The need for a model program is obvious in that it can give one the expertise of what has been worked out in the process of implementing such programs. Two examples of Youth Peace Literacy model programs are as follows:
Children of War – Brave New Child – Liberating the Children of Liberia and the World
Out of one of the most violent civil wars in recent history comes the inspiring and courageous story about twenty children of war and their dedicated teacher at their peace school in Buchanan, Liberia. These children were raised in war; they know nothing else. Their teacher, Marvin Davis, having had to flee Liberia because his life was in danger came back to teach the children of this war torn country about what caused the war they just had gone through. Putting his own life on the line, and with his father having died in the war, he decided that he had to help these young people to understand and resolve conflict nonviolently lest there be another and perhaps worst civil war out of the ashes of the recent one.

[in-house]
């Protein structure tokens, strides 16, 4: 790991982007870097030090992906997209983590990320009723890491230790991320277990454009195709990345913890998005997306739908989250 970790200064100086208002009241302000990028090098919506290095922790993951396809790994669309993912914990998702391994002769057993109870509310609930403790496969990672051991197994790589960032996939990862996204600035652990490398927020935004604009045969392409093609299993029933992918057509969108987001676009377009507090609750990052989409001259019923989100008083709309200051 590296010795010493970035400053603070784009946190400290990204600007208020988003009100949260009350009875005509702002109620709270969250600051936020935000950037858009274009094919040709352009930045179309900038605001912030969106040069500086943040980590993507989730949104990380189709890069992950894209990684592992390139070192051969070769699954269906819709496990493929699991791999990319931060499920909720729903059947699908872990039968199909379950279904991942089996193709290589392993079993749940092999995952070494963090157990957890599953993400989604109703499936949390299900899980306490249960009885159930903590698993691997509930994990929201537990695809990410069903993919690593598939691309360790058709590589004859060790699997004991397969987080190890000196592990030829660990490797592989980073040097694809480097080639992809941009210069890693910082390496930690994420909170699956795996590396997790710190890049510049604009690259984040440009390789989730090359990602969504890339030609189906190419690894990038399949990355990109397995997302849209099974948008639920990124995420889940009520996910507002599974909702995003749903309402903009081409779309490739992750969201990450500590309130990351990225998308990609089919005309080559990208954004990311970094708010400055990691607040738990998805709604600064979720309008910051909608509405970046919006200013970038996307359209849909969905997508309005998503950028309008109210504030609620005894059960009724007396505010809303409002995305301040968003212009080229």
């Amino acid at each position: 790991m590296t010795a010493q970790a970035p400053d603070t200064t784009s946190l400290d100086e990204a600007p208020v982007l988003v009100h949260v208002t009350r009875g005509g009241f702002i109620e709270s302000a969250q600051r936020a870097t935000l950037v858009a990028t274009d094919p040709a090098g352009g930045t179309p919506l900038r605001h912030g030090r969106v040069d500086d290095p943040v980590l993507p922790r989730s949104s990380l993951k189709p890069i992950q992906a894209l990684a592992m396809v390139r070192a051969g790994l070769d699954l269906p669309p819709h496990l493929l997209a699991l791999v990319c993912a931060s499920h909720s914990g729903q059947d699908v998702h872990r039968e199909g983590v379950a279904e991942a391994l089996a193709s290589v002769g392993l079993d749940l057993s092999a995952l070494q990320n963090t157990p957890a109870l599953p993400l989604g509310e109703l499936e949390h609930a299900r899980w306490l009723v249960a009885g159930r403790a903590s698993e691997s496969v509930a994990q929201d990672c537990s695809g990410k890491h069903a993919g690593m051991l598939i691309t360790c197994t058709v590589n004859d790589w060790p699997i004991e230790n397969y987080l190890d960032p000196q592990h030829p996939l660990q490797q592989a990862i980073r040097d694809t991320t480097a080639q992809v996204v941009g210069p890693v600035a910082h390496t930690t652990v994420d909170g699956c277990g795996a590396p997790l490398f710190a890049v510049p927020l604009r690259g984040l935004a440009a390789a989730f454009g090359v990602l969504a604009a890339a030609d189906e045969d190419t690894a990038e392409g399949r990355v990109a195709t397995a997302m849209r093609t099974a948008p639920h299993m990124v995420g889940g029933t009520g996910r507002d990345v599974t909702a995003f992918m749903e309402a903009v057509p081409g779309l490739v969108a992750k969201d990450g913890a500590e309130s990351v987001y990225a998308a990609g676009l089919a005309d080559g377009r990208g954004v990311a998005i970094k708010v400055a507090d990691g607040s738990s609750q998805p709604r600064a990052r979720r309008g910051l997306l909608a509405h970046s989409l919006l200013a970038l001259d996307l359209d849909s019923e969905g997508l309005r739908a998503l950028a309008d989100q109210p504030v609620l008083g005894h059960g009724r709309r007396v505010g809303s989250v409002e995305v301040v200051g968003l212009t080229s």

Youth at Risk
There is a critical need for youth living in residential care to learn how to solve conflict peacefully. These young people are surrounded by conflict in their home, school, peer group and surrounding communities. Due to disadvantaged life circumstances, youth living in residential care are at an increased risk of becoming either the bully or the victim. Although conflict education is a needed resource for this population, the MAPSTARS program was launched during a time when both the media and police reported an increase in youth becoming involved in, and victimized, by swarmings in their communities. The main goal of the project was to educate and prevent crime related incidents including, assaults, uttering threats, property damage, substance use/abuse, as well as decrease the number of calls placed to the Halifax Regional Police (HRP). In 2003, the Reigh Allen Centre placed 257 calls to the HRP for many of the above-mentioned crime related incidents.